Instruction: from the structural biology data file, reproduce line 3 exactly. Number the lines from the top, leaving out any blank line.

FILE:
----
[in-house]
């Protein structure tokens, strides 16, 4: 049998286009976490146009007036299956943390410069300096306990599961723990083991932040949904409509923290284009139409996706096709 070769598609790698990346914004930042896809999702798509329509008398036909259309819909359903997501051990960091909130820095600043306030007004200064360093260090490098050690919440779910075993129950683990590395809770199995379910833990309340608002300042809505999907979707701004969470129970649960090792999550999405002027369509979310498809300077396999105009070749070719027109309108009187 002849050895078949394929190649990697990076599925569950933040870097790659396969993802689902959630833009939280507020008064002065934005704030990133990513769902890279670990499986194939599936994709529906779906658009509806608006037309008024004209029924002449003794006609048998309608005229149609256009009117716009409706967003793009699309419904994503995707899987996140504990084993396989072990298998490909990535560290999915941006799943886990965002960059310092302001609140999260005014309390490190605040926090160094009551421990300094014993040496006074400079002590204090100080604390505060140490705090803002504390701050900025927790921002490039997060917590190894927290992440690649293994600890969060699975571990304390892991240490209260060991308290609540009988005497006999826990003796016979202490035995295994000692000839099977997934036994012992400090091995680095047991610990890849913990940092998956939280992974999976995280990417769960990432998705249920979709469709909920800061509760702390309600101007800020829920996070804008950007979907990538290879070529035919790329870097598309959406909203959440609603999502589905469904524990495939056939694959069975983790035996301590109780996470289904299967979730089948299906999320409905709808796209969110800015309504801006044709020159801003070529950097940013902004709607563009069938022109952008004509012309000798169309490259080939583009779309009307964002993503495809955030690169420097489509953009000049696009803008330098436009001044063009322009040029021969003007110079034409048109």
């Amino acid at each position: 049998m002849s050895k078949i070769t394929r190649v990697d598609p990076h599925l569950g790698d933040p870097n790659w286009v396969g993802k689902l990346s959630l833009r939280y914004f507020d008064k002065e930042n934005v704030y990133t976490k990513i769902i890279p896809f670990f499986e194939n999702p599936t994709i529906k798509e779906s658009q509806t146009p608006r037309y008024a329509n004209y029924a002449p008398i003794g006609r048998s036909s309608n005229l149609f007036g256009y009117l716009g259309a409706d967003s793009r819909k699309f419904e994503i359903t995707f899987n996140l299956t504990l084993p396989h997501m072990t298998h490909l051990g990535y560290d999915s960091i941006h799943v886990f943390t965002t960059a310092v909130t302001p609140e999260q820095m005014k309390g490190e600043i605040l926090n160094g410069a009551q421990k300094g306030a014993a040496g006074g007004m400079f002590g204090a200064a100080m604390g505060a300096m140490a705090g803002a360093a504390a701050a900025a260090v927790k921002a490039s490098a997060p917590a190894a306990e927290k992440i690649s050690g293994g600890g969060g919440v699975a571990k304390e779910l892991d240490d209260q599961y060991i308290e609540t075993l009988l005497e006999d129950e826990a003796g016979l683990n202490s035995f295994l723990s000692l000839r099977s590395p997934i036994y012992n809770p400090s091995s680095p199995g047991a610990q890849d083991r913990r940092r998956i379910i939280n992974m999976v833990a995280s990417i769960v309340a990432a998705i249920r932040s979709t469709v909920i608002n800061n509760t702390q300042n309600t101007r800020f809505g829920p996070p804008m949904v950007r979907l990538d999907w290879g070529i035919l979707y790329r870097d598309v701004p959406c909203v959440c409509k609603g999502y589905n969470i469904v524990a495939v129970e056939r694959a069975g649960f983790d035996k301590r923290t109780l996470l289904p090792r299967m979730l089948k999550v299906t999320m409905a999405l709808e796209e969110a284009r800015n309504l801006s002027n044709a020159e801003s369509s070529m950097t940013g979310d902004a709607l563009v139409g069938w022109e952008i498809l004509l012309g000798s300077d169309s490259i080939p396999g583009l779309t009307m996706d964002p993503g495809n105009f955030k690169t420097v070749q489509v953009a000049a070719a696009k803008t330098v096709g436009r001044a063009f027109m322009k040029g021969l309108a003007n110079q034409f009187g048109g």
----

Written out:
């Amino acid at each position: 049998m002849s050895k078949i070769t394929r190649v990697d598609p990076h599925l569950g790698d933040p870097n790659w286009v396969g993802k689902l990346s959630l833009r939280y914004f507020d008064k002065e930042n934005v704030y990133t976490k990513i769902i890279p896809f670990f499986e194939n999702p599936t994709i529906k798509e779906s658009q509806t146009p608006r037309y008024a329509n004209y029924a002449p008398i003794g006609r048998s036909s309608n005229l149609f007036g256009y009117l716009g259309a409706d967003s793009r819909k699309f419904e994503i359903t995707f899987n996140l299956t504990l084993p396989h997501m072990t298998h490909l051990g990535y560290d999915s960091i941006h799943v886990f943390t965002t960059a310092v909130t302001p609140e999260q820095m005014k309390g490190e600043i605040l926090n160094g410069a009551q421990k300094g306030a014993a040496g006074g007004m400079f002590g204090a200064a100080m604390g505060a300096m140490a705090g803002a360093a504390a701050a900025a260090v927790k921002a490039s490098a997060p917590a190894a306990e927290k992440i690649s050690g293994g600890g969060g919440v699975a571990k304390e779910l892991d240490d209260q599961y060991i308290e609540t075993l009988l005497e006999d129950e826990a003796g016979l683990n202490s035995f295994l723990s000692l000839r099977s590395p997934i036994y012992n809770p400090s091995s680095p199995g047991a610990q890849d083991r913990r940092r998956i379910i939280n992974m999976v833990a995280s990417i769960v309340a990432a998705i249920r932040s979709t469709v909920i608002n800061n509760t702390q300042n309600t101007r800020f809505g829920p996070p804008m949904v950007r979907l990538d999907w290879g070529i035919l979707y790329r870097d598309v701004p959406c909203v959440c409509k609603g999502y589905n969470i469904v524990a495939v129970e056939r694959a069975g649960f983790d035996k301590r923290t109780l996470l289904p090792r299967m979730l089948k999550v299906t999320m409905a999405l709808e796209e969110a284009r800015n309504l801006s002027n044709a020159e801003s369509s070529m950097t940013g979310d902004a709607l563009v139409g069938w022109e952008i498809l004509l012309g000798s300077d169309s490259i080939p396999g583009l779309t009307m996706d964002p993503g495809n105009f955030k690169t420097v070749q489509v953009a000049a070719a696009k803008t330098v096709g436009r001044a063009f027109m322009k040029g021969l309108a003007n110079q034409f009187g048109g």